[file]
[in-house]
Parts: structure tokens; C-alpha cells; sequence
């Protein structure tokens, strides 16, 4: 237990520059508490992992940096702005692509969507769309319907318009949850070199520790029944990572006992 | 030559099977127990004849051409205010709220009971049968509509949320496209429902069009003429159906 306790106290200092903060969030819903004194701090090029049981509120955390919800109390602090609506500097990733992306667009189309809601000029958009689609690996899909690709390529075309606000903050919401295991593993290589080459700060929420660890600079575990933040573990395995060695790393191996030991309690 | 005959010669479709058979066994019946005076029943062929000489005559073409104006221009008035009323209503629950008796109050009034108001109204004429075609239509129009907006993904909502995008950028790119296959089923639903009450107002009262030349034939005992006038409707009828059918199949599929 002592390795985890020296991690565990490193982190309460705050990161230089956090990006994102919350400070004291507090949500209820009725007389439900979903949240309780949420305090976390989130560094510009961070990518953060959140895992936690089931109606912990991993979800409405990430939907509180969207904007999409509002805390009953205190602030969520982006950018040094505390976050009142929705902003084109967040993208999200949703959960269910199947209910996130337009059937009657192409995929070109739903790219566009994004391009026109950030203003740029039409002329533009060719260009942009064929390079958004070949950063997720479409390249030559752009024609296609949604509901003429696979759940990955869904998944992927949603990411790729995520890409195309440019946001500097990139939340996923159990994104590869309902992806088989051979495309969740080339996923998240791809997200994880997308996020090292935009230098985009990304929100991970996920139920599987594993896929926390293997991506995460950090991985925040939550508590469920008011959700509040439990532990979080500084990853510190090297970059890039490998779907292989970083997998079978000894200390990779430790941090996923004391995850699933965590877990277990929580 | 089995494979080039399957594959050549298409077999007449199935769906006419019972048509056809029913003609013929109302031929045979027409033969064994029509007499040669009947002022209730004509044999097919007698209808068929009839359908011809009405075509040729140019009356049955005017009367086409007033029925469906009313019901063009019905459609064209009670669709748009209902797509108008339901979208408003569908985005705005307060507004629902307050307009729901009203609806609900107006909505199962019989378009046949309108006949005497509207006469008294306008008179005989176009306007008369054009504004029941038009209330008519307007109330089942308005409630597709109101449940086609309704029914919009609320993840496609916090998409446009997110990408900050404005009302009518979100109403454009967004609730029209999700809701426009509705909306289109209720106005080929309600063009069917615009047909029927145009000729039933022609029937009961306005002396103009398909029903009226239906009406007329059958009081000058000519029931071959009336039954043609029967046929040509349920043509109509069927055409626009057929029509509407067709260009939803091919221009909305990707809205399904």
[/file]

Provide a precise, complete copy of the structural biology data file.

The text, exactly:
[in-house]
Parts: structure tokens; C-alpha cells; sequence
């Protein structure tokens, strides 16, 4: 237990520059508490992992940096702005692509969507769309319907318009949850070199520790029944990572006992 | 030559099977127990004849051409205010709220009971049968509509949320496209429902069009003429159906 306790106290200092903060969030819903004194701090090029049981509120955390919800109390602090609506500097990733992306667009189309809601000029958009689609690996899909690709390529075309606000903050919401295991593993290589080459700060929420660890600079575990933040573990395995060695790393191996030991309690 | 005959010669479709058979066994019946005076029943062929000489005559073409104006221009008035009323209503629950008796109050009034108001109204004429075609239509129009907006993904909502995008950028790119296959089923639903009450107002009262030349034939005992006038409707009828059918199949599929 002592390795985890020296991690565990490193982190309460705050990161230089956090990006994102919350400070004291507090949500209820009725007389439900979903949240309780949420305090976390989130560094510009961070990518953060959140895992936690089931109606912990991993979800409405990430939907509180969207904007999409509002805390009953205190602030969520982006950018040094505390976050009142929705902003084109967040993208999200949703959960269910199947209910996130337009059937009657192409995929070109739903790219566009994004391009026109950030203003740029039409002329533009060719260009942009064929390079958004070949950063997720479409390249030559752009024609296609949604509901003429696979759940990955869904998944992927949603990411790729995520890409195309440019946001500097990139939340996923159990994104590869309902992806088989051979495309969740080339996923998240791809997200994880997308996020090292935009230098985009990304929100991970996920139920599987594993896929926390293997991506995460950090991985925040939550508590469920008011959700509040439990532990979080500084990853510190090297970059890039490998779907292989970083997998079978000894200390990779430790941090996923004391995850699933965590877990277990929580 | 089995494979080039399957594959050549298409077999007449199935769906006419019972048509056809029913003609013929109302031929045979027409033969064994029509007499040669009947002022209730004509044999097919007698209808068929009839359908011809009405075509040729140019009356049955005017009367086409007033029925469906009313019901063009019905459609064209009670669709748009209902797509108008339901979208408003569908985005705005307060507004629902307050307009729901009203609806609900107006909505199962019989378009046949309108006949005497509207006469008294306008008179005989176009306007008369054009504004029941038009209330008519307007109330089942308005409630597709109101449940086609309704029914919009609320993840496609916090998409446009997110990408900050404005009302009518979100109403454009967004609730029209999700809701426009509705909306289109209720106005080929309600063009069917615009047909029927145009000729039933022609029937009961306005002396103009398909029903009226239906009406007329059958009081000058000519029931071959009336039954043609029967046929040509349920043509109509069927055409626009057929029509509407067709260009939803091919221009909305990707809205399904």